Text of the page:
Don’t abandon regular broad match and phrase match altogether; some of your campaigns may need their services.  Broad is useful when you need more reach, just remember to adjust your negative keyword list accordingly.  Phrase match can be especially useful when the order of a keyword phrase is important.  For instance we have a client that sells commercial artificial grass.  If a user were to search on artificial grass commercial, they could be looking for a television ad and not commercially available artificial grass.  Overall, it is important to develop your keyword list with match types that accommodate the searches you are going after and avoid the ones you don’t.  You’ll maintain higher relevancy with searchers and in turn Google will reward your keywords with higher quality scores.

{ 5 comments… read them below or add one }

Lauren June 28, 2011 at 9:57 pm

Q: Does the BMM example appear for the search – men’s running shoes? (w/o the “red” in it)

Reply

Nick DiPietro Nick DiPietro June 29, 2011 at 9:07 am

Hi Lauren,

Thanks for your question. No, the BMM +red +running +shoes would not trigger an ad for the query men’s running shoes. The + indicates that the keyword must be included in the user’s search. Because red is missing from the search query it would not trigger an ad. If you were to remove the plus sign (red +running +shoes) then the query mens running shoes has the potential to trigger an ad. I hope that makes sense, if not please let me know and I would be happy to explain further!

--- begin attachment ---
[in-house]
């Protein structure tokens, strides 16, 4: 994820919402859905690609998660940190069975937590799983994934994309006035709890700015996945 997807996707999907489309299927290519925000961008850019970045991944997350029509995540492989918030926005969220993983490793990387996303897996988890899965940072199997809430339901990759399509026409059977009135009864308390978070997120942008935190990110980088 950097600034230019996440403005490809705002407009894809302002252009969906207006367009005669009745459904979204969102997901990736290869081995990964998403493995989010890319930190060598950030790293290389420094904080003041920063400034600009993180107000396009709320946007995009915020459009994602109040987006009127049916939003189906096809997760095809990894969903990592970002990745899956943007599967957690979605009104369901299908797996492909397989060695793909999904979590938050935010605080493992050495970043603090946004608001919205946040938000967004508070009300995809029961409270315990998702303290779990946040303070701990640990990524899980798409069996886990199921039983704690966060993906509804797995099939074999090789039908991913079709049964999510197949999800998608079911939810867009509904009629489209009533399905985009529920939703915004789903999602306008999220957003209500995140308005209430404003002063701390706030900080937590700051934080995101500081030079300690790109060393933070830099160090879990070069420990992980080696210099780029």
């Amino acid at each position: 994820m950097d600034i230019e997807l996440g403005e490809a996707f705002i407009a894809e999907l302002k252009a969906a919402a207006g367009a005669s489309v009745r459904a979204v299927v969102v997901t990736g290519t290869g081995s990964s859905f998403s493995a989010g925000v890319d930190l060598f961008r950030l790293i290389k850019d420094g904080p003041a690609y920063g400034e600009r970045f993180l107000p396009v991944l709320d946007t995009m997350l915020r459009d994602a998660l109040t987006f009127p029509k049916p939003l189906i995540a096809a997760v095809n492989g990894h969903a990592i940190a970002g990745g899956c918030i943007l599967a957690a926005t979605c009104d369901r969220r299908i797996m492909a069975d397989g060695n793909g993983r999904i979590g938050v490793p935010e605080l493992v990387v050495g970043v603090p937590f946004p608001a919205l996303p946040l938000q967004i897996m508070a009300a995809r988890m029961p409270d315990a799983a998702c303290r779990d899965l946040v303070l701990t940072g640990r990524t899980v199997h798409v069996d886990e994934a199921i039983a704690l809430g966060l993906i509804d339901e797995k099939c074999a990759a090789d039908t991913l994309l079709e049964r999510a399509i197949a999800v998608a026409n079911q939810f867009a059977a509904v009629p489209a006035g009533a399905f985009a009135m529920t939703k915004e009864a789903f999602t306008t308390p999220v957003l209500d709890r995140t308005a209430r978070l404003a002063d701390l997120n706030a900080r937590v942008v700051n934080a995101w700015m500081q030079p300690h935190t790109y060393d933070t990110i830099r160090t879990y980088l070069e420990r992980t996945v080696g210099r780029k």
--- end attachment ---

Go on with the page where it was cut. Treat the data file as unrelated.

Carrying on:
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Carolyn July 2, 2011 at 1:06 pm

Hi, Thanks for this article. I recently began working with adwords and this is definitely a tool I will use at some point.

I’m working on a campaign for a highly geo-targeted area and I’ve had to stop myself from comparing it to larger campaigns (numbers wise at least). I’ve lowered my impressions, but increased my CTR, which is the ultimate goal for this project. I was reading that a higher quality score and CTR will result in lowered CPC but I have actually seen the opposite of this since improving my CTR. Am I just being impatient?

Thanks!

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Michael Hubbard Michael Hubbard July 5, 2011 at 4:39 pm

Hey Carolyn – I’m not sure why’d you’d be seeing that. When you start to think about search engines as revenue generators, the way you accomplish this is exactly the way you’re doing it – better copy (which leads to higher CTR’s and better quality scores). Dare I ask – are you allowing a bid-manager to adjust your bids for you. I understand the value of bid managers on large scale, but if you’re using it on a very narrow campaign – I’d disable it immediately and manually bid on terms. If it’s not a bid manager, let me know what you mean – as you’re not being impatient – you should be seeing results already!

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Melissa Adams Melissa July 13, 2011 at 9:29 am

Nice explanation of BMM Nick and how using them can really help improve search results through relevancy! Thanks for doing such a “primer” for those of us much less knowledgeable in PPC.